Garden machinery dealership founder dies
The founder of a garden machinery dealership and BAGMA member has died suddenly aged 85.
Ron Smith, the founder of the garden machinery dealership that carries his name, died suddenly at home on June 26. He leaves two children, Mark and Dawn and four grandchildren.
Mark, who now runs the business said: “It came as a complete shock. Dad passed away suddenly in the evening, having come to the business a few hours earlier to look at recently installed racking and to discuss overall business – and was looking forward to another visit soon.”
Having initially worked for farm machinery dealer, J C Baker in Worcester for several years, Ron decided to set up on his own in 1967, buying a Morris Minor van with a logo designed and painted by his late wife, Gina.
His initial franchises included Westwood where he was greatly helped by Peter Burnham and Homelite, then run by Peter Baker who later joined STIHL as managing director. He sold his first ride-on in 1972, the ubiquitous Westwood Lawn Bug for £182.
As the business grew, he invested in a Volkswagen pick- up truck to collect and deliver machines and repairs, again Gina provided the sign-writing and this time the van boasted a miniature lawnmower on the cab roof to promote his business.
In the 1980s, as the business grew, he purchased adjacent land in Worcester and opened a new showroom. He further expanded the business by opening a second branch in Hereford, and Mark joined the business in the early 1990s having been ever-present from an early age at demonstrations and shows as part of the family firm.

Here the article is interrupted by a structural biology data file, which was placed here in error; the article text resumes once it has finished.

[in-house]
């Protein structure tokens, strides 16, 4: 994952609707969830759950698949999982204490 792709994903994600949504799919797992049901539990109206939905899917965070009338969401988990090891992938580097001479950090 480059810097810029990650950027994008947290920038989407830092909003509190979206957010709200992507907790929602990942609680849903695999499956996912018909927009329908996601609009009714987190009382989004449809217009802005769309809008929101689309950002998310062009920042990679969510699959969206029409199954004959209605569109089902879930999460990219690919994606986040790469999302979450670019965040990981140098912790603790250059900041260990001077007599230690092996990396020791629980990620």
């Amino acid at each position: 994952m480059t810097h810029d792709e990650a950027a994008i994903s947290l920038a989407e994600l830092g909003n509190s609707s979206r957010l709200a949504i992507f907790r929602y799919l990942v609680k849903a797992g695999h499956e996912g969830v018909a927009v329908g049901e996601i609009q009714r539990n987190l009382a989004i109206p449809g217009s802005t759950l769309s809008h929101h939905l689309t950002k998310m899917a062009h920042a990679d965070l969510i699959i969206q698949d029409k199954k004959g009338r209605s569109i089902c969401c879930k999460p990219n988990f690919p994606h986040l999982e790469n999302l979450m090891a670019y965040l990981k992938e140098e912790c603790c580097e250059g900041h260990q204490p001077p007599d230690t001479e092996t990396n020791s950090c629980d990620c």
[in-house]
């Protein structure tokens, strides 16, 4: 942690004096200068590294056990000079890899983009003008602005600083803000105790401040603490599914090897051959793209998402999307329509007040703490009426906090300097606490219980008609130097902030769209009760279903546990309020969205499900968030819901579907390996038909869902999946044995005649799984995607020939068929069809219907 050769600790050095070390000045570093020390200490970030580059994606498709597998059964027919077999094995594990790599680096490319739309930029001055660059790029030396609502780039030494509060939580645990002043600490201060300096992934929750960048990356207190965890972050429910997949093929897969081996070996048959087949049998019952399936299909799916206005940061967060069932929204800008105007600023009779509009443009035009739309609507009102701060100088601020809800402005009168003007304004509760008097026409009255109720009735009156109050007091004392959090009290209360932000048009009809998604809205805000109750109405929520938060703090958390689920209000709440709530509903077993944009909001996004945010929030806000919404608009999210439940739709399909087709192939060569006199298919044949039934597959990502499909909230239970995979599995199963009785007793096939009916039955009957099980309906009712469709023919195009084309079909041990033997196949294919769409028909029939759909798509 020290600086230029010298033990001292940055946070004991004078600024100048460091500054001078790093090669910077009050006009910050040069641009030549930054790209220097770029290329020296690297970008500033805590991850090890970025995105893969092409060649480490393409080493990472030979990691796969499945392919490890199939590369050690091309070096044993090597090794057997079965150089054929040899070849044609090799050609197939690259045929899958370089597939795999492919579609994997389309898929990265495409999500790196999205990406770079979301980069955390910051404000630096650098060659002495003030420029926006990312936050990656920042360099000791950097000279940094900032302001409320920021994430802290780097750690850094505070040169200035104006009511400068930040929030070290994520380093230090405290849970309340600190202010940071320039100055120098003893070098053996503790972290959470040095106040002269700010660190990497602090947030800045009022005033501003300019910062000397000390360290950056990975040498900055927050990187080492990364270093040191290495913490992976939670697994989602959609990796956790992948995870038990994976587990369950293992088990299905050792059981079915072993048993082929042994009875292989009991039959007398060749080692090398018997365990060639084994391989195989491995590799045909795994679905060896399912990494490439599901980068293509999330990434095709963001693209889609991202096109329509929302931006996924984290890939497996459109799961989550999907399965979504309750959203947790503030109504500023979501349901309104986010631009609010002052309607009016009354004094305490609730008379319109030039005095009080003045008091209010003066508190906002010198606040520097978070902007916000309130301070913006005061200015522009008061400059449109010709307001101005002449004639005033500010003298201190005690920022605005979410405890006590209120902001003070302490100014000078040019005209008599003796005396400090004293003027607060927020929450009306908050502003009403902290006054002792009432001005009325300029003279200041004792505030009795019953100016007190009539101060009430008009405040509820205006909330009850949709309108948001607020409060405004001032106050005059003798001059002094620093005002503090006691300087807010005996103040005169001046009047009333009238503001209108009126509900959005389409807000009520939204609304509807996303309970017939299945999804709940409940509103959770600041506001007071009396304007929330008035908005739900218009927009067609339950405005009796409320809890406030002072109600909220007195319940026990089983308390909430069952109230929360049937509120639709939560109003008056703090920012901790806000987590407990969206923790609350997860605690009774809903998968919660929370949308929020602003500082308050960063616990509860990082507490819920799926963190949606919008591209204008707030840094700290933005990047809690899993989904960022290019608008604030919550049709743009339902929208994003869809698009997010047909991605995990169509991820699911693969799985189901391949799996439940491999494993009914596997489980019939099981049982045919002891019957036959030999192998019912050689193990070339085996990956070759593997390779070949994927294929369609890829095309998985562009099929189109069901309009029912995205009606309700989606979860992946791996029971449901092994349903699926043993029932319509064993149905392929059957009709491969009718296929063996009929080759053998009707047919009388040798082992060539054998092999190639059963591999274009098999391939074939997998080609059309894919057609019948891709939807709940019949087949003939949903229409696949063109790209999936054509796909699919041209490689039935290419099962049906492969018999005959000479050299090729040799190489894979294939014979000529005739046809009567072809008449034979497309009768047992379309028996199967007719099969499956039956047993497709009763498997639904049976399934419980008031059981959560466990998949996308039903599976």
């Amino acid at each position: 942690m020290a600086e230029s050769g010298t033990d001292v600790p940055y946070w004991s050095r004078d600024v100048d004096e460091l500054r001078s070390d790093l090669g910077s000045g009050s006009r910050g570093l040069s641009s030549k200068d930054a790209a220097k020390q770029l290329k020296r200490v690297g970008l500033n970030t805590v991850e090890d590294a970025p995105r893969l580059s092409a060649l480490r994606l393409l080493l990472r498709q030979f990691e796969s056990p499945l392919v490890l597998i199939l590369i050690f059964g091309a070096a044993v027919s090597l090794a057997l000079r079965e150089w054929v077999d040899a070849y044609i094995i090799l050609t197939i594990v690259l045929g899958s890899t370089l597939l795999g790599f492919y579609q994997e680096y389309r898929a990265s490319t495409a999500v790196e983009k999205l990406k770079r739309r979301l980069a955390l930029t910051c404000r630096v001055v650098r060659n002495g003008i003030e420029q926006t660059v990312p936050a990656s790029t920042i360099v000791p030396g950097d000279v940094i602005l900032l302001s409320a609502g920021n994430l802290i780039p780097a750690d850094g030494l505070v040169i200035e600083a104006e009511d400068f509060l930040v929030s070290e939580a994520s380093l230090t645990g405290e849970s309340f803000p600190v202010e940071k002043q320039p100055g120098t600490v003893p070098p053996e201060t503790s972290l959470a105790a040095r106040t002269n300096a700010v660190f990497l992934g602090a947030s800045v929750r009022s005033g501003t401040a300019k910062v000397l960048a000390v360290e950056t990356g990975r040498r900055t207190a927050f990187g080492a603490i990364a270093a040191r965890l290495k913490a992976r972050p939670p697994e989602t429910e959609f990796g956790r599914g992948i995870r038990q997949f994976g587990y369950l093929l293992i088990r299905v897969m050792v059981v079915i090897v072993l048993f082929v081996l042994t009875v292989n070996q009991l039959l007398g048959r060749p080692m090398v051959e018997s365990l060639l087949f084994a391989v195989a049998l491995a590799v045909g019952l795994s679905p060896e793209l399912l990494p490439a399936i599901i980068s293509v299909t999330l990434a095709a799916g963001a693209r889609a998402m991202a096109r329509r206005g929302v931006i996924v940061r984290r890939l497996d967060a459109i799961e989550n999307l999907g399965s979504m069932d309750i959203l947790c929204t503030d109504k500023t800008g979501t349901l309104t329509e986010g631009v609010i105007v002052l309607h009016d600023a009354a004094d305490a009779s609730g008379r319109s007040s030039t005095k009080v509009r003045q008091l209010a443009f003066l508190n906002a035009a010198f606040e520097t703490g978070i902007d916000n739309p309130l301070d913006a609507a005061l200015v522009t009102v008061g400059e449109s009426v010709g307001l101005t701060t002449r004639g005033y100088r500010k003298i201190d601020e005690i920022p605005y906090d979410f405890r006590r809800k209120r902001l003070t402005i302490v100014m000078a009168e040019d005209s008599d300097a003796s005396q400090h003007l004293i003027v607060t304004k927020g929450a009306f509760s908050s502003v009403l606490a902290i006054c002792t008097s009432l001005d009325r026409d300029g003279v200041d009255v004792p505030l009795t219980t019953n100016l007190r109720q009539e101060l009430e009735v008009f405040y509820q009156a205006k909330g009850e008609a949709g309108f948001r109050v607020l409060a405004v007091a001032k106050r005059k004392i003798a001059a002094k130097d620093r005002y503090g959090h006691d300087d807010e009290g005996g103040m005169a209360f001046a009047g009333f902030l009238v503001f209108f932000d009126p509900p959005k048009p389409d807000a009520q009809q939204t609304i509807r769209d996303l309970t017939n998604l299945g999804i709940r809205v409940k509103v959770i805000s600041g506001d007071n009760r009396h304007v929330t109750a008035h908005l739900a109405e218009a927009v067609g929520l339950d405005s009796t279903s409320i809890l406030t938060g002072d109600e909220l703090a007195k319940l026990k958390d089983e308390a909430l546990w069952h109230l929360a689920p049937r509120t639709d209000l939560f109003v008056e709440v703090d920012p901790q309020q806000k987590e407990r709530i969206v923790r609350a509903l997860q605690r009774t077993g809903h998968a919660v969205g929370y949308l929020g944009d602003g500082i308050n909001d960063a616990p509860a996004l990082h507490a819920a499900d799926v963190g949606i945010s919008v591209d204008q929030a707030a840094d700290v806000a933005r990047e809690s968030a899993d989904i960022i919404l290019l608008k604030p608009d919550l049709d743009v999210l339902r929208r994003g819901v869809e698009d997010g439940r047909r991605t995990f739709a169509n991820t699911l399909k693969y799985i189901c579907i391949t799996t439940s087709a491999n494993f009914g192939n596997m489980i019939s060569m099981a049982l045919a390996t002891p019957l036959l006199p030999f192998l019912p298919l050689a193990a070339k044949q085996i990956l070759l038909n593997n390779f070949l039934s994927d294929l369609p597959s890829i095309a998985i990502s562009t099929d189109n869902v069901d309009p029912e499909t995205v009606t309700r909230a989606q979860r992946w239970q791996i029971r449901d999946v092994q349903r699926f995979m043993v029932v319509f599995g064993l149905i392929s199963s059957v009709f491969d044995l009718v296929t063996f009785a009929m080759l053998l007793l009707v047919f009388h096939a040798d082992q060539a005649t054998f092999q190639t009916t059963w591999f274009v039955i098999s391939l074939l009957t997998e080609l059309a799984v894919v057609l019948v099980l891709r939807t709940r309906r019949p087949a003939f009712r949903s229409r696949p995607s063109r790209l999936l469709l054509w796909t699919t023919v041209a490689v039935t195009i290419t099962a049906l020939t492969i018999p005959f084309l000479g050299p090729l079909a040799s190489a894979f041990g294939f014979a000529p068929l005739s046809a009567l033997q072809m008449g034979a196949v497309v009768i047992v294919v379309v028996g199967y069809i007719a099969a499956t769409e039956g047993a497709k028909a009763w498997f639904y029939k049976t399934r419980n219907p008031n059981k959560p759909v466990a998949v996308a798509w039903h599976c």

Over the years, Ron took every opportunity to showcase his company to the public at shows, open days and local events, being ever-present at the Three Counties and Malvern shows. In recent years, Mark has championed the use of online sales, using a selling medium that was never available to Ron in the formative days.
Expansion continues with the opening of a new showroom in Hereford in 2016 with an enlarged and centralised showroom, workshop and storage in Worcester planned for development.
Mark says he will miss the constant input and advice from Ron over the years. “Even in his retirement, he took an active interest in the business right up to the end. He was the ultimate self-made businessman, a constant in the fabric of business life in Worcester – and highly regarded and respected in the garden machinery industry by suppliers and fellow dealers over many years.”
A private funeral was held on July 17 in Worcester, and a memorial service is being planned for next year.
Article by Chris Biddle